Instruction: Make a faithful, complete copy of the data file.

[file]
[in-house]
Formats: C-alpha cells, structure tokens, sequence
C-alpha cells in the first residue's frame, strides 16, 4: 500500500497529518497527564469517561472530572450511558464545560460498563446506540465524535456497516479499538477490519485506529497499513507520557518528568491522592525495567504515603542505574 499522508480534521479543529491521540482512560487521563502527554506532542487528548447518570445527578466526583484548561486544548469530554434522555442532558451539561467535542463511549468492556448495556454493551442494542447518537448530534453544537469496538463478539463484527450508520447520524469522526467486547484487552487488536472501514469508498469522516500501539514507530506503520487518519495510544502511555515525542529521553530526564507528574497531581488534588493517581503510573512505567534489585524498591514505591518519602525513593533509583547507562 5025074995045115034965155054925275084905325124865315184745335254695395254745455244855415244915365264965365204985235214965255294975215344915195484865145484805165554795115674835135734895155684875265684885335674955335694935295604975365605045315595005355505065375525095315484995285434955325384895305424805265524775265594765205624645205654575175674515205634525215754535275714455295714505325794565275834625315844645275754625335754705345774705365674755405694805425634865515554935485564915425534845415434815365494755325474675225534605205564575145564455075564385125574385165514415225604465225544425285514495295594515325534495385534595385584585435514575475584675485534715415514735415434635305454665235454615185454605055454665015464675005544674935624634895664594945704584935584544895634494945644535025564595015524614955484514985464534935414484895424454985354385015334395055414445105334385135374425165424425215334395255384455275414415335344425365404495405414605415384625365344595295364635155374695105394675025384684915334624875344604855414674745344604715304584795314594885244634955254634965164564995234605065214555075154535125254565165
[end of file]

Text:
[in-house]
Formats: C-alpha cells, structure tokens, sequence
C-alpha cells in the first residue's frame, strides 16, 4: 500500500497529518497527564469517561472530572450511558464545560460498563446506540465524535456497516479499538477490519485506529497499513507520557518528568491522592525495567504515603542505574 499522508480534521479543529491521540482512560487521563502527554506532542487528548447518570445527578466526583484548561486544548469530554434522555442532558451539561467535542463511549468492556448495556454493551442494542447518537448530534453544537469496538463478539463484527450508520447520524469522526467486547484487552487488536472501514469508498469522516500501539514507530506503520487518519495510544502511555515525542529521553530526564507528574497531581488534588493517581503510573512505567534489585524498591514505591518519602525513593533509583547507562 5025074995045115034965155054925275084905325124865315184745335254695395254745455244855415244915365264965365204985235214965255294975215344915195484865145484805165554795115674835135734895155684875265684885335674955335694935295604975365605045315595005355505065375525095315484995285434955325384895305424805265524775265594765205624645205654575175674515205634525215754535275714455295714505325794565275834625315844645275754625335754705345774705365674755405694805425634865515554935485564915425534845415434815365494755325474675225534605205564575145564455075564385125574385165514415225604465225544425285514495295594515325534495385534595385584585435514575475584675485534715415514735415434635305454665235454615185454605055454665015464675005544674935624634895664594945704584935584544895634494945644535025564595015524614955484514985464534935414484895424454985354385015334395055414445105334385135374425165424425215334395255384455275414415335344425365404495405414605415384625365344595295364635155374695105394675025384684915334624875344604855414674745344604715304584795314594885244634955254634965164564995234605065214555075154535125254565165